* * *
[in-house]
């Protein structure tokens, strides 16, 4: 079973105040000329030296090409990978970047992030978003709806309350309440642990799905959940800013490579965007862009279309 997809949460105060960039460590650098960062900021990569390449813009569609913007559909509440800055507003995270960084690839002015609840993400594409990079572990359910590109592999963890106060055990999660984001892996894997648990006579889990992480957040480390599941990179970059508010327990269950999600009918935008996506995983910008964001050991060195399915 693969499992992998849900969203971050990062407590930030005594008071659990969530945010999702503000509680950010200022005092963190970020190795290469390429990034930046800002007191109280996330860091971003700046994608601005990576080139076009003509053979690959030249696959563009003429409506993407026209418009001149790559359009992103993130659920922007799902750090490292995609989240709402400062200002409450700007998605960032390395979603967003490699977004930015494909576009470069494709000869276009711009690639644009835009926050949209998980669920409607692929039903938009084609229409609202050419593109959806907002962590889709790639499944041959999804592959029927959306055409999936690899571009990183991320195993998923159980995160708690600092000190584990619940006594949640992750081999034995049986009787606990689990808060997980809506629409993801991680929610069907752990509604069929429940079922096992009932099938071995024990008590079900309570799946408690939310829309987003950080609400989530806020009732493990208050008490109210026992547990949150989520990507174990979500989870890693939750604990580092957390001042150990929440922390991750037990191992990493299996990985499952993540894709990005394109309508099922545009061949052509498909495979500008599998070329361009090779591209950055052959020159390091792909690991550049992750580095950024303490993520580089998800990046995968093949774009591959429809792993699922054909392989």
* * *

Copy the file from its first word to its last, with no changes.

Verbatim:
[in-house]
């Protein structure tokens, strides 16, 4: 079973105040000329030296090409990978970047992030978003709806309350309440642990799905959940800013490579965007862009279309 997809949460105060960039460590650098960062900021990569390449813009569609913007559909509440800055507003995270960084690839002015609840993400594409990079572990359910590109592999963890106060055990999660984001892996894997648990006579889990992480957040480390599941990179970059508010327990269950999600009918935008996506995983910008964001050991060195399915 693969499992992998849900969203971050990062407590930030005594008071659990969530945010999702503000509680950010200022005092963190970020190795290469390429990034930046800002007191109280996330860091971003700046994608601005990576080139076009003509053979690959030249696959563009003429409506993407026209418009001149790559359009992103993130659920922007799902750090490292995609989240709402400062200002409450700007998605960032390395979603967003490699977004930015494909576009470069494709000869276009711009690639644009835009926050949209998980669920409607692929039903938009084609229409609202050419593109959806907002962590889709790639499944041959999804592959029927959306055409999936690899571009990183991320195993998923159980995160708690600092000190584990619940006594949640992750081999034995049986009787606990689990808060997980809506629409993801991680929610069907752990509604069929429940079922096992009932099938071995024990008590079900309570799946408690939310829309987003950080609400989530806020009732493990208050008490109210026992547990949150989520990507174990979500989870890693939750604990580092957390001042150990929440922390991750037990191992990493299996990985499952993540894709990005394109309508099922545009061949052509498909495979500008599998070329361009090779591209950055052959020159390091792909690991550049992750580095950024303490993520580089998800990046995968093949774009591959429809792993699922054909392989």